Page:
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City Announces “ABQ 66” Campaign to Promote Historic Central Corridor

Program aims to support small businesses by increasing foot traffic, commerce

June 29, 2021

The City of Albuquerque Economic Development Department launched a comprehensive marketing campaign today to revitalize Albuquerque’s historic Route 66 by boosting consumer activity and sales revenue along the corridor. Called “ABQ 66,” the program is part of the City’s post-pandemic economic recovery plan to support local businesses and boost outside economic investment by championing what makes Albuquerque unique.

“We are excited for residents and visitors alike to rediscover the treasures of the Mother Road, whether by ART bus, cruising in a lowrider, walking, or biking,” said Mayor Tim Keller. “Route 66 is an iconic destination that has brought culture and commerce into the Duke City for generations. Today it’s home to businesses that we’re ready to champion, and the capacity to take on new development that we want to support.”

The campaign, which will promote a 14-mile stretch of Central Avenue between 118th and Tramway, includes fresh branding, special events, light pole banners, a website, videos, and digital and traditional media placements. Albuquerque-based RK Venture was chosen through a request for proposals to develop and implement the campaign, which was approved by City Council last year, using CARES funding.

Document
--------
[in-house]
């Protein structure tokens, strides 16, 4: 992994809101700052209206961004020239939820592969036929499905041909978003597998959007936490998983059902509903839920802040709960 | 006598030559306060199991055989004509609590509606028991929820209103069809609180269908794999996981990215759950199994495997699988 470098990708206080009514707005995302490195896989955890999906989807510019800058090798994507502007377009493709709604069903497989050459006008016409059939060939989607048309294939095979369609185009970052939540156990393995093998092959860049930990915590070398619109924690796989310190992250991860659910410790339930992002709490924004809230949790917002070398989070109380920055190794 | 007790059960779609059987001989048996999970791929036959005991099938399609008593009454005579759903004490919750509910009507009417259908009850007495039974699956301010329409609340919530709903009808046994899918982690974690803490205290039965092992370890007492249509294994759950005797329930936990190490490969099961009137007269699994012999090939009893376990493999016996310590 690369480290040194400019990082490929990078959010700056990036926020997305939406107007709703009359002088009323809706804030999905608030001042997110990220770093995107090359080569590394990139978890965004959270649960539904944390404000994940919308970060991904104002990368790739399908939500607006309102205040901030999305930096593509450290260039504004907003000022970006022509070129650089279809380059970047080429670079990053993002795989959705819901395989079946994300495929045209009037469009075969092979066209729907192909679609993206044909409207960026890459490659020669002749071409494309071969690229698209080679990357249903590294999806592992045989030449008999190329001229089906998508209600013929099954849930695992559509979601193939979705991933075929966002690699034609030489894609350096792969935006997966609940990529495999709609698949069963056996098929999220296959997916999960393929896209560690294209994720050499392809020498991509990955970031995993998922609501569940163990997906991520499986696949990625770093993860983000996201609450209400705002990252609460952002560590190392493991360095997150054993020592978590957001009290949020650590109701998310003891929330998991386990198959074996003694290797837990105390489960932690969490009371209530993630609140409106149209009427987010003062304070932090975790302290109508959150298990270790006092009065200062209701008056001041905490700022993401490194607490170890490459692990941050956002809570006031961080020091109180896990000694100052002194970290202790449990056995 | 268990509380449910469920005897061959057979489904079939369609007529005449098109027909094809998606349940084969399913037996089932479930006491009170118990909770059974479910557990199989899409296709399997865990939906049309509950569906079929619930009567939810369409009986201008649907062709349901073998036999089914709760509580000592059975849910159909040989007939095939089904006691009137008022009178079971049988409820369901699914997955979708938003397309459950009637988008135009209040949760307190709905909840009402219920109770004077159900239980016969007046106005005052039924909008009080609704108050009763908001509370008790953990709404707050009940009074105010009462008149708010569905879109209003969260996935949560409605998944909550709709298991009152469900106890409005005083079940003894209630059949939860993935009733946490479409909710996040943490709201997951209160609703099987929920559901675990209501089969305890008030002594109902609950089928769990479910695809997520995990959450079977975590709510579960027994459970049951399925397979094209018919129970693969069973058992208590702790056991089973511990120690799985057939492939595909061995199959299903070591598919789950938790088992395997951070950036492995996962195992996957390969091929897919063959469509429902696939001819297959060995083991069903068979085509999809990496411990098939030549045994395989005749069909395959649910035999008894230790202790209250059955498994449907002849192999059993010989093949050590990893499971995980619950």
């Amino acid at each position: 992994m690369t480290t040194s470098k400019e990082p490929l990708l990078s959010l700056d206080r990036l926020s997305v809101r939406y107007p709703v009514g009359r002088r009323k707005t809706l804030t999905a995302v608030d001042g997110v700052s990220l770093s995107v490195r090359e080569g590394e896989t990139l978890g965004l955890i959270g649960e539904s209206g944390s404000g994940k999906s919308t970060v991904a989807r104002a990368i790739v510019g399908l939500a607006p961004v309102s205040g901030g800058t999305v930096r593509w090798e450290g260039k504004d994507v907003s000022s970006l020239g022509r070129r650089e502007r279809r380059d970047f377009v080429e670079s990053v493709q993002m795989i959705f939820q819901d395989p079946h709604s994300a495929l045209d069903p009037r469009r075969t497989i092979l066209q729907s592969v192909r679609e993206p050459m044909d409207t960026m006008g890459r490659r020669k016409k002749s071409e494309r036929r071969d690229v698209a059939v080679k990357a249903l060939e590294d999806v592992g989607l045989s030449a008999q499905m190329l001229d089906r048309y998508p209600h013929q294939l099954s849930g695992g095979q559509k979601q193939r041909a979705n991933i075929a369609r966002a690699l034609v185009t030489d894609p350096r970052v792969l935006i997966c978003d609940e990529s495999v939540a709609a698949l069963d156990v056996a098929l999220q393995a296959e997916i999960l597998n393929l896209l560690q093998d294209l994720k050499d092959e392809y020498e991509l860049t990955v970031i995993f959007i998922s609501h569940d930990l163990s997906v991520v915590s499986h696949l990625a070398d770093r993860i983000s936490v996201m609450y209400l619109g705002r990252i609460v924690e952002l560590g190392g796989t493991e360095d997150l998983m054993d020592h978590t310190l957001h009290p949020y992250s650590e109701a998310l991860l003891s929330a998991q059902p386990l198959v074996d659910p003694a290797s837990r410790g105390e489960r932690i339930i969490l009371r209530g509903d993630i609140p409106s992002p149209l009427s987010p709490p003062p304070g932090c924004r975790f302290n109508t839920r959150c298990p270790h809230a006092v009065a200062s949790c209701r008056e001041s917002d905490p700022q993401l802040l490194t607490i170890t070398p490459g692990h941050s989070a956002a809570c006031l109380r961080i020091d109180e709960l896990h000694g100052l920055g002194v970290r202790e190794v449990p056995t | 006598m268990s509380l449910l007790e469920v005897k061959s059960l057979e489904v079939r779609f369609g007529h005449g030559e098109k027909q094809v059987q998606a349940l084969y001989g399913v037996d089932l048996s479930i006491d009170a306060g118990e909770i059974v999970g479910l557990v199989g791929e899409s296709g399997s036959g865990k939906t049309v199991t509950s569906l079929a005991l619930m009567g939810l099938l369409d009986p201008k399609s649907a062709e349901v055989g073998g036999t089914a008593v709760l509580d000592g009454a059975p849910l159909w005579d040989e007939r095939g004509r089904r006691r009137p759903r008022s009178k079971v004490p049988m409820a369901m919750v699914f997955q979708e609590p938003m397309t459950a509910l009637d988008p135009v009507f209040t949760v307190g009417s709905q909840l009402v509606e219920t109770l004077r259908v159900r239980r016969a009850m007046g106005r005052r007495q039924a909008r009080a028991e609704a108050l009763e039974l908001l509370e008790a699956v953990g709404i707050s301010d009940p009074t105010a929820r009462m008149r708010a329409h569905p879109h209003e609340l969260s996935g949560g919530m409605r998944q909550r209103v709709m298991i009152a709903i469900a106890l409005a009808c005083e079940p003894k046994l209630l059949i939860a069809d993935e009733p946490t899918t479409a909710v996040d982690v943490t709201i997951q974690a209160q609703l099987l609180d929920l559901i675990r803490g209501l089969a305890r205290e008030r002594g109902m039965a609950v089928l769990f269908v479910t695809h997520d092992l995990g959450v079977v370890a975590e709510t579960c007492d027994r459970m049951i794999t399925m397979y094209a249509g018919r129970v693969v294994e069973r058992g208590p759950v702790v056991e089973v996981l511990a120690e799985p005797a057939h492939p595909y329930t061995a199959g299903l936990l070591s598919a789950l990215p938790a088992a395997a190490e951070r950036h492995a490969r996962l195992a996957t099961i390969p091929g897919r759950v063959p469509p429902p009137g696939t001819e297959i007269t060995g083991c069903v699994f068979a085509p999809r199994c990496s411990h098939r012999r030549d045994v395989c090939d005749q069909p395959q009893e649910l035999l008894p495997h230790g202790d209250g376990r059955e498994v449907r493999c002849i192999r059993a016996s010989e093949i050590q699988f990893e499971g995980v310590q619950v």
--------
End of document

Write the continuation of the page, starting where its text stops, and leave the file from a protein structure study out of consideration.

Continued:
“ABQ 66 – Explore the Real Original” acknowledges Route 66’s storied past while looking to its very bright future,” said Richard Kuhn, owner and executive creative director of RK Venture. “This campaign serves as an invitation for everyone to drive, walk, or ride public transit along Route 66 and experience all the art, shopping, food, and fun the legendary strip, in all its sun-soaked neon glory, has to offer.”

Businesses along the corridor have been doubly challenged, first during 2016 ART construction and then by the pandemic’s economic toll. By promoting what is unique about the area, the City intends to reignite Route 66 as an attractive destination for locals - especially those living outside the corridor - and tourists alike.

“The majority of businesses that line this colorful strip of boutiques, art galleries, bars and restaurants are local, so prosperity for them contributes to a healthy economy for us all,” said Synthia R. Jaramillo, director of the City Economic Development Department, which is managing the campaign. “By strategically encouraging activity today along Route 66, we also attract new investment tomorrow.” 

The Rt. 66 Visitor Center under construction at the corridor’s western end will add to the vibrancy of the area with a taproom, a drive-in movie area, a neon sign graveyard, and a heavily-anticipated lowrider museum.

Creative from the campaign and the lowrider from the ABQ 66 video will be on display at Nob Hill Summer Fest on Saturday, August 7. Watch the video for ABQ 66 here and visit the website at A media kit can be found at this link.